Diehards of the country-rock sounds of the '60s and '70s will know that Bill Kirchen was the guitarist for Commander Cody and His Lost Planet Airmen during their heyday. But Kirchen hasn't ever really stopped performing in the years since. Instead, he's become a hero of the electric guitar and has been recording records of storming rockabilly, blues, and country music. He comes to the Arrow Stage just a few months after the release of his newest album, Hammer of the Honky Tonk Gods. The album is big on bluegrass and Western swing, which Birchen incorporates with ease into his live show, wielding his trademark Fender Telecaster. The set cuts through some Creedence Clearwater Revival-style jamming before embarking on tracks that would have made Stephane Grappelli and Django Reinhardt smile. Towards the end of the set, Kirchen dropped in a bit of the Iggy and the Stooges' "I Wanna Be Your Dog." Might sound like an odd choice, but it worked (and apparently Kirchen went to high school with the punk icon).

Doc Watson
photo: jon r. luini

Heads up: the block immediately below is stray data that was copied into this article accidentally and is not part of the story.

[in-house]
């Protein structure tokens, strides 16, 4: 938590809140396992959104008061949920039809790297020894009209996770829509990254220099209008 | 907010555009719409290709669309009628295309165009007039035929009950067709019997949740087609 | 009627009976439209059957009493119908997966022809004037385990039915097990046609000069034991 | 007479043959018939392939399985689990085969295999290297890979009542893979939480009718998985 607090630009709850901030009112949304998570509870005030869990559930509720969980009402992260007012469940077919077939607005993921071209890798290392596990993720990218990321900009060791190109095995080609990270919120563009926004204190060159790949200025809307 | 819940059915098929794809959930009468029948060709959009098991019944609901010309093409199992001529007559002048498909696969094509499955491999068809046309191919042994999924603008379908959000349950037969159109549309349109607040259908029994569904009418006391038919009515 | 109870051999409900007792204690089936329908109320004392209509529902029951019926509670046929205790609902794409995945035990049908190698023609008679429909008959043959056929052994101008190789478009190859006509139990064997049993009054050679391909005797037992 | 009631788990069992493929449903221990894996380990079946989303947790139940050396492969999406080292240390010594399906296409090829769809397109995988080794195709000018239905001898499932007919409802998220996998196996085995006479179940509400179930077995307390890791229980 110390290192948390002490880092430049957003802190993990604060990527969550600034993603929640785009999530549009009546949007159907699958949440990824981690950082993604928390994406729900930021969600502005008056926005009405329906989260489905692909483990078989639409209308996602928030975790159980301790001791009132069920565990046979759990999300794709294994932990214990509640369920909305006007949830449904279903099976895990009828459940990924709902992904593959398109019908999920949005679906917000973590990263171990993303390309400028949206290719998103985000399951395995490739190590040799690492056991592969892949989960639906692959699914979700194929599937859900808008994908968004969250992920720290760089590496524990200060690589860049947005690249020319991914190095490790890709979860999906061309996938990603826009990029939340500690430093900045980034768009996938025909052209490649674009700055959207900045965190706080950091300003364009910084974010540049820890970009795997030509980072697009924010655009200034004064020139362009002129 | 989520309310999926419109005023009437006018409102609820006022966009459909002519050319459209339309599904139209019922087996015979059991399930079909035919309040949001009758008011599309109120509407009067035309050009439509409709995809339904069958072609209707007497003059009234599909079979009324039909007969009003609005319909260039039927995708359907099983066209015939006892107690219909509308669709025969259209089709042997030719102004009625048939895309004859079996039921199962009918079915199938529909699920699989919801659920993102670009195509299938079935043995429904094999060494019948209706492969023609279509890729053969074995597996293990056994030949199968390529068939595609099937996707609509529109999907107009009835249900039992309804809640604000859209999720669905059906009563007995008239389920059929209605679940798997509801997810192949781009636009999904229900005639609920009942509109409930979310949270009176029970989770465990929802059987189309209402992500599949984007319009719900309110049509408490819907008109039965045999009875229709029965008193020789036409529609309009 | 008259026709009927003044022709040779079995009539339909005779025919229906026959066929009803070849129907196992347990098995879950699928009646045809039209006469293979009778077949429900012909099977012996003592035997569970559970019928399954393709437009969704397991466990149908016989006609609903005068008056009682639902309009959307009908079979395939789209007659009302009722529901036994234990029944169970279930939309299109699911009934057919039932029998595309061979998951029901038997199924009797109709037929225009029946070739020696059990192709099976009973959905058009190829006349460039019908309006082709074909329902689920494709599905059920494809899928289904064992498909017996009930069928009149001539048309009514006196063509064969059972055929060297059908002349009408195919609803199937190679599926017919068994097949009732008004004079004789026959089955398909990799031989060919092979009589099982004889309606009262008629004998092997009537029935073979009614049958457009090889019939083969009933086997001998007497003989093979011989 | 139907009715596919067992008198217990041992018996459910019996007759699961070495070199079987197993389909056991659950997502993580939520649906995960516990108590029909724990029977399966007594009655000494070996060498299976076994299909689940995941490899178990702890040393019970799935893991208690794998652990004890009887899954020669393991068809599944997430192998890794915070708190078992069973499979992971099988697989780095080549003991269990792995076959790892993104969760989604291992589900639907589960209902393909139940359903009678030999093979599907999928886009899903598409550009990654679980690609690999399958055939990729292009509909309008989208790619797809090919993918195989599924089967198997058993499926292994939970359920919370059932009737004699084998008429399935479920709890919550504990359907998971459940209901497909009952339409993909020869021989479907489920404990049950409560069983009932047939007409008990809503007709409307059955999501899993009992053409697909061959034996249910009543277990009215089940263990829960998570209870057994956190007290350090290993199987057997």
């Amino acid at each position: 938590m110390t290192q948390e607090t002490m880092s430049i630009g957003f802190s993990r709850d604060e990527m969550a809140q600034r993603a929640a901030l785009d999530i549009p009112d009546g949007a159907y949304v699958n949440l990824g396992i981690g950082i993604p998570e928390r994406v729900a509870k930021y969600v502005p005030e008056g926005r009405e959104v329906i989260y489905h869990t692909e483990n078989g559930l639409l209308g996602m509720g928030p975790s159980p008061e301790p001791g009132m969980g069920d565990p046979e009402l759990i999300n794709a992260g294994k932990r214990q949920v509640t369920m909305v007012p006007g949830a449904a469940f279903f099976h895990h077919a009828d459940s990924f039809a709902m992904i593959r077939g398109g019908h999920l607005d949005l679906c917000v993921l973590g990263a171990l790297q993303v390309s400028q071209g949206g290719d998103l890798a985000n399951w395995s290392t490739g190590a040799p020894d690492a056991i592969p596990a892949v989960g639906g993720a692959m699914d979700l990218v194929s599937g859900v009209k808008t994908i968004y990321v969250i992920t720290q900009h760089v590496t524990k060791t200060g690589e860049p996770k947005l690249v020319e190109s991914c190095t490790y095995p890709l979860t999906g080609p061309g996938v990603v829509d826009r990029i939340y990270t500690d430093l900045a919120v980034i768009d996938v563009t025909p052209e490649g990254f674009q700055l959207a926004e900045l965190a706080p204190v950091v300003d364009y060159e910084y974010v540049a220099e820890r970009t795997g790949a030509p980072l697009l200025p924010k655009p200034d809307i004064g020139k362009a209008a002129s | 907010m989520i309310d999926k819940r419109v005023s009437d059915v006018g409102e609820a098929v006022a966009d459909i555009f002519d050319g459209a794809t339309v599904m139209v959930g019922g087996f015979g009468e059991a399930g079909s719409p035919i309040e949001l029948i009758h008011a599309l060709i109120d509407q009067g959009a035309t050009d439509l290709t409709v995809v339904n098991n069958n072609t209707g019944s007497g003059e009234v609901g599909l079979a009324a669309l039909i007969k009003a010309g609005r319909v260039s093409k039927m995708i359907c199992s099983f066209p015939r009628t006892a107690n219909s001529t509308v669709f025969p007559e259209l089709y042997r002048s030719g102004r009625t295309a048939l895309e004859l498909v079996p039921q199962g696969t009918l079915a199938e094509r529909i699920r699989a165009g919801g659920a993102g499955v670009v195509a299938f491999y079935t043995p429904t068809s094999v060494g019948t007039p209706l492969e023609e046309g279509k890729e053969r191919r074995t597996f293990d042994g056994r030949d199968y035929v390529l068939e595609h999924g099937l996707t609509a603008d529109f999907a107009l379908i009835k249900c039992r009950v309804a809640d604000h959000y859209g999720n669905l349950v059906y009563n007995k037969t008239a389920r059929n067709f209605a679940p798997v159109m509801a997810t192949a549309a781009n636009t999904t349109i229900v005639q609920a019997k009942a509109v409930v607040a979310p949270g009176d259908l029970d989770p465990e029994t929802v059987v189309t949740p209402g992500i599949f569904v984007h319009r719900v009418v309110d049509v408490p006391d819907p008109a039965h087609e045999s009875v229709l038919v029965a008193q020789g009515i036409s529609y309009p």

Doc Watson's fatherly tones are echoing over the hill, but the Star Stage beckons. Down at the furthest edge of the festival, this stage is hosting a set from New Jersey jam band, Railroad Earth. Their fusion of bluegrass, marathon jam sessions, and maybe thanks in part to the Jack Kerouac reference of their band name brings out the most celebratory crowds we've seen at the festival. There's barely a grass-stained bottom on the ground when the group performs and the crowd is up and spinning and shucking and jiving for their entire set. A long train of revelers runs through the crowd, barefoot and grinning. Some tops are removed, skirts are twirled, and one man in particular sheds everything and goes skipping bare-skinned through the throngs. Del McCoury comes on stage and the newly energized band set into "Long Way to Go." Railroad leader Todd Sheaffer profusely thanked the crowd and vowed to return to Golden Gate Park "anytime you'll have us." This whets our appetite for McCoury's following performance, but Emmylou is on soon and it wouldn't be HSB if we didn't polish off the day with her reassuring beauty.